Equestrians don’t often think of riding accidents as trauma, but that is exactly what they are. They are dangerous or frightening events in which the individual is powerless, fears for her life or physical safety, and where escape seems impossible. This is the definition of trauma. Riding accidents impact our brains the same way as car accidents, assault or natural disasters.
Whether you hit your head and sustain a concussion or not, you can experience emotional and cognitive changes after a traumatic accident. Seeking guidance from a trauma therapist can help you reduce the impact of the trauma on your brain. One tool therapists use is called EMDR therapy (Eye Movement and Desensitization Reprocessing Therapy), which was designed to help individuals desensitize their brains to trauma experiences so they can live their lives fully and return to a state of well-being.
Trauma memories are stored differently in the brain than other memories. They remain available at all times in order to keep us on high alert for more danger. Because of this, we are easily re-triggered by anything in our environments that remind of us the trauma – like riding. EMDR therapy can help your brain to process and store trauma memories as if they were any other everyday memory. It works very much the same way as your brain does on its own during the REM sleep phase. Your eyes move back and forth across your visual field while you dream. When this happens, your brain is processing memories, images and events, and storing them appropriately in either short-term memory, long-term memory or the trauma memory category. Most of our memories are sorted into the first two categories each night.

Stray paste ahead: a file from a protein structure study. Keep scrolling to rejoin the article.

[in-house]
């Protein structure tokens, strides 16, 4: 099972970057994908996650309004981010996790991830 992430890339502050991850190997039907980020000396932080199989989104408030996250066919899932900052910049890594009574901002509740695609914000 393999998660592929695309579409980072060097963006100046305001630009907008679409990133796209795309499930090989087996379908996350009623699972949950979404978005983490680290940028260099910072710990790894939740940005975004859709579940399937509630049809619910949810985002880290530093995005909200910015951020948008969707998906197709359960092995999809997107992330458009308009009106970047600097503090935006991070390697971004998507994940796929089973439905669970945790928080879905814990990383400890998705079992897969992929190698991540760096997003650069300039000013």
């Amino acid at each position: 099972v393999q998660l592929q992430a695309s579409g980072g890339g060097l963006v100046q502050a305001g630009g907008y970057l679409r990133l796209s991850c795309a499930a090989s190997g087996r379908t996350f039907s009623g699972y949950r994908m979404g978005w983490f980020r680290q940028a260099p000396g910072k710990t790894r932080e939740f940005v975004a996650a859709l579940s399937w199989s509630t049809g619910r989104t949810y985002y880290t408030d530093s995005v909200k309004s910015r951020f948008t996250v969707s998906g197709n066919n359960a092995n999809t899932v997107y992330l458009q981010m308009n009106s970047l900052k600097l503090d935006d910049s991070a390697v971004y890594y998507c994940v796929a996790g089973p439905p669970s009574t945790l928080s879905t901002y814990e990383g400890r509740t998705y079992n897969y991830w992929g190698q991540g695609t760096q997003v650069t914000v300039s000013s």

In an EMDR session, your therapist will move his or her finger back and forth in front of your face and ask you to follow these hand motions with your eyes. At the same time, the therapist will have you recall a disturbing event. This will include the emotions and body sensations that go along with it. Asking you to move your eyes bilaterally across the visual field while you process the traumatic memory in a therapy session can mimic this natural process in your brain. In doing so, your EMDR therapist can help you properly store the memory of your accident in long-term memory, so it is not available to re-trigger you repeatedly. In this way, you are using your brain’s natural capabilities to help you desensitize yourself to the trauma.
After successful EMDR therapy, your riding accident will be a memory of an event that happened to you just like the memory of the time you fell off the swing set when you were five years old. It will still be there, and if you focus in on it, you will be able to recall the negative emotions associated with it. However, you won’t feel constantly impacted by it in your everyday life. Otherwise, you would be walking around with a fear of swing sets today!
For more information about EMDR therapy and trauma check out the following:
To find an EMDR trained therapist in your area, contact your physician or your local mental health services providers.